During periods of scheduled maintenance, you may wish to prevent Foglight from sending alarms about the systems involved in the maintenance task. The use case is quite obvious. You know the system's down for maintenance and there's no need for you to be alerted to this fact. This is known as "blackouts" in Foglight.
The process is quite simple:
- Decide whether you want to stop collecting data or whether you want to stop processing rules
- Configure the blackout
Decisions, Decisions, Decisions
Foglight Blackouts can be configured to either stop collecting data or to stop processing the rules that are responsible for generating the alarms. The distinction is important. If you tell Foglight to stop collecting data, it absolutely will. While this is definitely one way to prevent those pesky alarms during the maintenance window, it might not be the ideal approach. If you choose this option, you won't have any data about your maintenance window. If you choose to stop processing rules, data is still gathered, but no alarms will be generated. The decision is yours.
Create the Blackout
Navigate to the Administration dashboard and select "Blackouts":
You have the option of creating scheduled blackouts or a one-time blackout:
The remaining options allow management of previously created blackouts. When you create the blackout (either scheduled or one-time), you have to choose whether to suspend alarms (the processing of rules) or suspend the collection of data. These are the options I discussed previously:
Agents vs. Topology Objects
Quite honestly, this topic could be a separate blog. I'll do my best to summarize the idea here, but I may butcher it. The Agents are what are responsible for gathering data. Topology objects are an essential framework within Foglight. Topology objects reflect the Foglight data model. In the context of this discussion, topology objects represent a very granular way of suspending alarms. In other words, if I want to suspend alarms for a specific database on my SQL Server instance, I can select said database as a topology object.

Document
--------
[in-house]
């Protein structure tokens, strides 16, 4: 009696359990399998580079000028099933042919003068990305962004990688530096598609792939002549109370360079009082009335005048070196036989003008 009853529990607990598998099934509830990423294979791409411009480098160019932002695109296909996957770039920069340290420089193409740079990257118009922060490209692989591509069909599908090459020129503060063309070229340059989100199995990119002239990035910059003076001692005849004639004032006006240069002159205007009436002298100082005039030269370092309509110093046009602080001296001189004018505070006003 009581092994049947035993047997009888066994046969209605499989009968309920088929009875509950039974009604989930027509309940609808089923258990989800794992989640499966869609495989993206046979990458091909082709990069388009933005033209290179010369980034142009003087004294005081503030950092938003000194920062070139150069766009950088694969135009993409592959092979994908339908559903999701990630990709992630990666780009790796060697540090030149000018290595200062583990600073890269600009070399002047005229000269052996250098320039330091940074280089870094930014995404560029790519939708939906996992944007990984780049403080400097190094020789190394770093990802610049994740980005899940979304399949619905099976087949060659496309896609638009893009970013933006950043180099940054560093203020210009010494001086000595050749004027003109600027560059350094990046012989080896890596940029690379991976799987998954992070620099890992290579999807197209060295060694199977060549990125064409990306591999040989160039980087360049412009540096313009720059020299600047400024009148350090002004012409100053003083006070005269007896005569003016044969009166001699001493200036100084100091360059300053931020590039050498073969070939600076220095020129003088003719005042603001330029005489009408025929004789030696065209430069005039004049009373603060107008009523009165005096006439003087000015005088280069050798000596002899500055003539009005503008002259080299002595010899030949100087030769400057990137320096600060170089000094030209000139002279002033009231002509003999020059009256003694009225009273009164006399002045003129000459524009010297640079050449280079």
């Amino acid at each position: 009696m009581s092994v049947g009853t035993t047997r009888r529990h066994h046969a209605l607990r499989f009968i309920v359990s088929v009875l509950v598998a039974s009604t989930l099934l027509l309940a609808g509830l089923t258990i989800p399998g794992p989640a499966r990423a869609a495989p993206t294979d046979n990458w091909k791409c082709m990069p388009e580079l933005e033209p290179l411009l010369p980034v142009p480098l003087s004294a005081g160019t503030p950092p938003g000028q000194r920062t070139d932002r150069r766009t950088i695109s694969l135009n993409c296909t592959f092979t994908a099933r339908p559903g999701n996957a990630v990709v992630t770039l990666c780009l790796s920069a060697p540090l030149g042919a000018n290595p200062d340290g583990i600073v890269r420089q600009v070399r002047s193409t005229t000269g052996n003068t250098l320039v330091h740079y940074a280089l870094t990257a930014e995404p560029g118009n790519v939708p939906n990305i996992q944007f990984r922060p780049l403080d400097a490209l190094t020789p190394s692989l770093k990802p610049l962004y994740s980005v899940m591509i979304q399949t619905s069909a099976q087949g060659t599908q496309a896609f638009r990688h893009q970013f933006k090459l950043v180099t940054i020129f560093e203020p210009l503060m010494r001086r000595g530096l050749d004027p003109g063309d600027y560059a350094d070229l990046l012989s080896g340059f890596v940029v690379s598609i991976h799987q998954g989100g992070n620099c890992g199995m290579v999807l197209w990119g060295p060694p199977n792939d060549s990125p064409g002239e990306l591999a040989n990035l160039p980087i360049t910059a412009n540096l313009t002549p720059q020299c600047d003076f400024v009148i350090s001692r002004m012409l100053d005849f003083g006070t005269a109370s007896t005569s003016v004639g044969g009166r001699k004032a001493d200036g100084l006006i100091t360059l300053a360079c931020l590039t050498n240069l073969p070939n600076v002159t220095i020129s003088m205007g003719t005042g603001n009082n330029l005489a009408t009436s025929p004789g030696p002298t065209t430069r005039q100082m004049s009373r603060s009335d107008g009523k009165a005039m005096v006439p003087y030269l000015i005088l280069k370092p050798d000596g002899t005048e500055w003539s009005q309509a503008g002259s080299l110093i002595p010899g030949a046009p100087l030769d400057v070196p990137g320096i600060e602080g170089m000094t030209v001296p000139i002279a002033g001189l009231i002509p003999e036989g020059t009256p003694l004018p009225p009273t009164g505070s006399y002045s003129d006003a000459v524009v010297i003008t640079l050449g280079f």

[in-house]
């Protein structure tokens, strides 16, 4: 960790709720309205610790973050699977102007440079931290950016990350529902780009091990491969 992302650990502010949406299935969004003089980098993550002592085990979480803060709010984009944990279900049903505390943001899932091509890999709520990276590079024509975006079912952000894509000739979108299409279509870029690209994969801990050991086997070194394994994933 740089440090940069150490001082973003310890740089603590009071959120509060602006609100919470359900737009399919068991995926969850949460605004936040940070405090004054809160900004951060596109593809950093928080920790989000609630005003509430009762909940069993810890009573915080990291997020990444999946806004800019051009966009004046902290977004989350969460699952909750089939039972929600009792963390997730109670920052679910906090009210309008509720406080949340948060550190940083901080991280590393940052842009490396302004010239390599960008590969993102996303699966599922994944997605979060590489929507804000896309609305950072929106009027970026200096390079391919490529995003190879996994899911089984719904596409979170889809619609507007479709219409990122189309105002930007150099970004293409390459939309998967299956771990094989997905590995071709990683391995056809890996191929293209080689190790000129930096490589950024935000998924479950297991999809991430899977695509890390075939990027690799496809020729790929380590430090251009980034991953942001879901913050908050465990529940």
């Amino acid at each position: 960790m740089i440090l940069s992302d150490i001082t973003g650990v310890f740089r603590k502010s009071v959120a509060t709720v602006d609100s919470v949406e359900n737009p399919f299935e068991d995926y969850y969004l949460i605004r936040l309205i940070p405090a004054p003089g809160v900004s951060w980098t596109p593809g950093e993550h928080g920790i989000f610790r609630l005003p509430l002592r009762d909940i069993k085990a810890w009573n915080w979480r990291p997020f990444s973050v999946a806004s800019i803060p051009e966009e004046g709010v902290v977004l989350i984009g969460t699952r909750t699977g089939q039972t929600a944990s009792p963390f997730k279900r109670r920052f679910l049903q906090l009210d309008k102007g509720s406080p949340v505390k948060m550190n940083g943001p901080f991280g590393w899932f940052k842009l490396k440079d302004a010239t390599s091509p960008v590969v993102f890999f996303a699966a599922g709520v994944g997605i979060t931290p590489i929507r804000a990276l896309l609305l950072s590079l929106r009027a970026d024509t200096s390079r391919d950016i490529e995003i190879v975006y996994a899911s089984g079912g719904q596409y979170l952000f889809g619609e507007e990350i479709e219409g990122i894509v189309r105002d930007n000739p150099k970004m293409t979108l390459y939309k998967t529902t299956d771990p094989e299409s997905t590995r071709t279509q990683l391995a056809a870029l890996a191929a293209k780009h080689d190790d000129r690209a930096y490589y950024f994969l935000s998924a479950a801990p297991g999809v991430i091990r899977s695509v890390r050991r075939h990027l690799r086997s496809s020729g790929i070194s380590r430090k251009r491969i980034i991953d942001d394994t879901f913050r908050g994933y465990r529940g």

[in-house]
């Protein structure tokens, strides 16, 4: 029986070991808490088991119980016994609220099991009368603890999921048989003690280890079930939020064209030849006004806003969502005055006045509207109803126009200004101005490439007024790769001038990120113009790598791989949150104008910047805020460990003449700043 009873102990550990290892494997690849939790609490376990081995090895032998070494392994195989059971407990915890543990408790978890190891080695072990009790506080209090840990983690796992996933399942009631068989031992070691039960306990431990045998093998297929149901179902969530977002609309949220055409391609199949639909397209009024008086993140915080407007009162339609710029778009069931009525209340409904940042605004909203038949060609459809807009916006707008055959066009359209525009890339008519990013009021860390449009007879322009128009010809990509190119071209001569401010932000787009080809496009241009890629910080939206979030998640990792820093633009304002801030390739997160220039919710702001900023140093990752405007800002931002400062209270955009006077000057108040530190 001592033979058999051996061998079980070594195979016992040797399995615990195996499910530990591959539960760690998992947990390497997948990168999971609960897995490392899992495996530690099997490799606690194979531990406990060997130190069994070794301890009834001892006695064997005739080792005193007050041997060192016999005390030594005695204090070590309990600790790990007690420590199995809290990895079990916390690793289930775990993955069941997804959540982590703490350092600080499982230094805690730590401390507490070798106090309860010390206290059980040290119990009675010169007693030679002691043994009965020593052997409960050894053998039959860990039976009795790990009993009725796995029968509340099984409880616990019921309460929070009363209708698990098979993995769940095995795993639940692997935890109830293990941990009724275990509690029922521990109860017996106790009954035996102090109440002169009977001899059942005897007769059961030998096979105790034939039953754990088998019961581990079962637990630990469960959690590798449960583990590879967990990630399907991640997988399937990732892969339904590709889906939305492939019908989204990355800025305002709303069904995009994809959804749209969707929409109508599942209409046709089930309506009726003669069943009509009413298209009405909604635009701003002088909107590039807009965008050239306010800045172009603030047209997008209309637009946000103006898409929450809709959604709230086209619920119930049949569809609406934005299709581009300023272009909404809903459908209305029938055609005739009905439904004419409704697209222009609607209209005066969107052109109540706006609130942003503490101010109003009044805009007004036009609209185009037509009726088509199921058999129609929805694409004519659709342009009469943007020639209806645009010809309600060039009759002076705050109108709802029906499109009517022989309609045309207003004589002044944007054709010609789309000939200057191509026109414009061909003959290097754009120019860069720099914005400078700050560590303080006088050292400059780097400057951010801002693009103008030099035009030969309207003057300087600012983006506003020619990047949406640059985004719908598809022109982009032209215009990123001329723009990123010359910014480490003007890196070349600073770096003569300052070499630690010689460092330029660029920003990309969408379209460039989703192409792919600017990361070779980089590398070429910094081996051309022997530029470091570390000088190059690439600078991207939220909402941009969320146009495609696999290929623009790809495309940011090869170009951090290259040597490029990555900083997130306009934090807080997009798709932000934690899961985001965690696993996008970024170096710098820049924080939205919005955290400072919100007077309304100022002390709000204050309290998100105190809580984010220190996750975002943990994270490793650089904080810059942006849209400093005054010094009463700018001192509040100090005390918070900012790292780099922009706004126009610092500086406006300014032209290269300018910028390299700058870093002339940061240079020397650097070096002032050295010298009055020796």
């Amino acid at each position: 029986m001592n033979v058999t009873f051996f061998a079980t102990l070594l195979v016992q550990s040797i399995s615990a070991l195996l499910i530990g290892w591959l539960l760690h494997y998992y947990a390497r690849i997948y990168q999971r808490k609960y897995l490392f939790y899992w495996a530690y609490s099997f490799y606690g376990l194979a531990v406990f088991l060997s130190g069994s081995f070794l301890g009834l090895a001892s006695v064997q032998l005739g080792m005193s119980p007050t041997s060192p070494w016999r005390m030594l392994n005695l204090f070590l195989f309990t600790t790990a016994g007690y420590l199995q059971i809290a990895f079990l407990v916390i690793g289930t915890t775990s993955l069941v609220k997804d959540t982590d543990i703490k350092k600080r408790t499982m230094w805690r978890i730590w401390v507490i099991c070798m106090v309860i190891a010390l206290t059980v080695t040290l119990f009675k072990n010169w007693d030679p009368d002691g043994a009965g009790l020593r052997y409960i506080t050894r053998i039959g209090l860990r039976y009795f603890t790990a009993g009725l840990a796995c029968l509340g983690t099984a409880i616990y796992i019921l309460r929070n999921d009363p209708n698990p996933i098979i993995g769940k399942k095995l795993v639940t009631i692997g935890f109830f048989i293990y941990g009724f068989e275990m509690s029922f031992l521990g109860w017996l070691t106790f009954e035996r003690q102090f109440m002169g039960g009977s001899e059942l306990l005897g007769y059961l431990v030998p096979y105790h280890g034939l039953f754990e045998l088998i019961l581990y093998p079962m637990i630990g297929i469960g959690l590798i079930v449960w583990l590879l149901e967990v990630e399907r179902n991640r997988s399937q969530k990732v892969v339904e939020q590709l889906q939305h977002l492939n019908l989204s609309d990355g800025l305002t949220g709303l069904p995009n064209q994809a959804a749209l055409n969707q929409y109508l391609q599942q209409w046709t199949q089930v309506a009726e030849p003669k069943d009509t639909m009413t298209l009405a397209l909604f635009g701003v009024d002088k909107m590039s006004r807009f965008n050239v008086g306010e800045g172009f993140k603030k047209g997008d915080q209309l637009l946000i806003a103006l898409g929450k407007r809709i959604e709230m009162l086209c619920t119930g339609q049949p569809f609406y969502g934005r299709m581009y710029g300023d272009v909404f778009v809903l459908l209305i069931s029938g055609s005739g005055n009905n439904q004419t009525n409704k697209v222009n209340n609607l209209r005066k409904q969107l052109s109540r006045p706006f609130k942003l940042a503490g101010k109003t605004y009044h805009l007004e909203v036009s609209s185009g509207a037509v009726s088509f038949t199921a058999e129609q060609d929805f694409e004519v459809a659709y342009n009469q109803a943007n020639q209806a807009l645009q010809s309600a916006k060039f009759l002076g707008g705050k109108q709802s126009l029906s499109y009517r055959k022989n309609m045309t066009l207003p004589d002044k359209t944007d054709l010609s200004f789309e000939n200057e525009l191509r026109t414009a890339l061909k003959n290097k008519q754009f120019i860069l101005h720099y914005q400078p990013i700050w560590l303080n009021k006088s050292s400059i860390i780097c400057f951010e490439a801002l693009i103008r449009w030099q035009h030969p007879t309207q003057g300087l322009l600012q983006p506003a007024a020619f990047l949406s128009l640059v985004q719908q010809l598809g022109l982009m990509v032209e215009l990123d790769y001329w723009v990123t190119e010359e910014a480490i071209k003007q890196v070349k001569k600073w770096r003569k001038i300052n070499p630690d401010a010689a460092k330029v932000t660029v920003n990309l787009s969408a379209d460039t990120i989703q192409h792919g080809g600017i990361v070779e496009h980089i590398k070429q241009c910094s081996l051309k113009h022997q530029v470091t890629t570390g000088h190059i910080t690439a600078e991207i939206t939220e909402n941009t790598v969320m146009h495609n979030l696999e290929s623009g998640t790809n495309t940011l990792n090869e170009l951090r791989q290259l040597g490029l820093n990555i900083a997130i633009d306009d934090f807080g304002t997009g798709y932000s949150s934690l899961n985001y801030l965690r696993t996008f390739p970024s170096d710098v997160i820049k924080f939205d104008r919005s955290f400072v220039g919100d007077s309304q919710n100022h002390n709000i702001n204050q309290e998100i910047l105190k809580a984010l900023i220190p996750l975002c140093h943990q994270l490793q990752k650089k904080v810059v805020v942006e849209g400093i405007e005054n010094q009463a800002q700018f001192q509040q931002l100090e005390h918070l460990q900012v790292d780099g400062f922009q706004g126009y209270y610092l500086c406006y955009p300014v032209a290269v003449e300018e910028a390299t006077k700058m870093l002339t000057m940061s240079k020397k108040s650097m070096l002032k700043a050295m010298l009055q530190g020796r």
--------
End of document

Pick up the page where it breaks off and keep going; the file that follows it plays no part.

Suspend Data Collection
When you suspend data collection, you have the option to select a topology object. However, it's the agent that actually gets selected. Since it's the agent's responsibility to gather data, the agent is turned off. Let's see an example. If I choose to suspend data collection and click the Next button, I see the following:
I'll choose the option to "Select Monitored Elements" and click Next to expose the categories of topology objects. I'll highlight DB (for database):
**HINT: The above list is exactly the same that you see if you choose to suspend alarms. We're choosing to expose topology objects.
Clicking Next will expose database the category of topology objects within Foglight. The topology objects you'll see are based on the cartridges you have installed in Foglight.
I'll expand SQL Server and choose the DBSS_Backup_Locations topology type:
and click Next:
As you can see, Foglight is telling me that, because I've chosen to suspend data collection, I actually have to chose the agent. By selecting a topology object, Foglight will do the heavy lifting for me to discover the related agent and display it on the screen. If I had chosen to select the agent, as opposed to the monitored element, I would see the list of agents currently deployed in Foglight:
Clicking Next through the UI will allow you to select the blackout interval (for a one-time blackout) or to select the schedule (for a scheduled blackout).
This process is very similar to suspending data collection. The difference is that, by suspending alarms, I have the ability to be very granular and select specific topology objects. This allows me to target very specific areas, within Foglight, where I can stop processing the rules and, therefore, prevent alarms from generating. When I choose to suspend alarms, I immediately see the categories of topology objects within Foglight:
Choosing the topology category exposes the appropriate topology categories related to the cartridges installed and the related topology objects (just as we saw previously):
To summarize, blackouts allow us to prevent Foglight from generating alarms. You can do this by suspending data collections at the agent level or by suspending alarms for very specific topology objects in Foglight (say a specific database on a particular SQL Server instance). Suspending data collections prevents Foglight from gathering data during your maintenance window. Suspending alarms allows Foglight to gather data, but prevents rules from processing their conditions that trigger the alarms.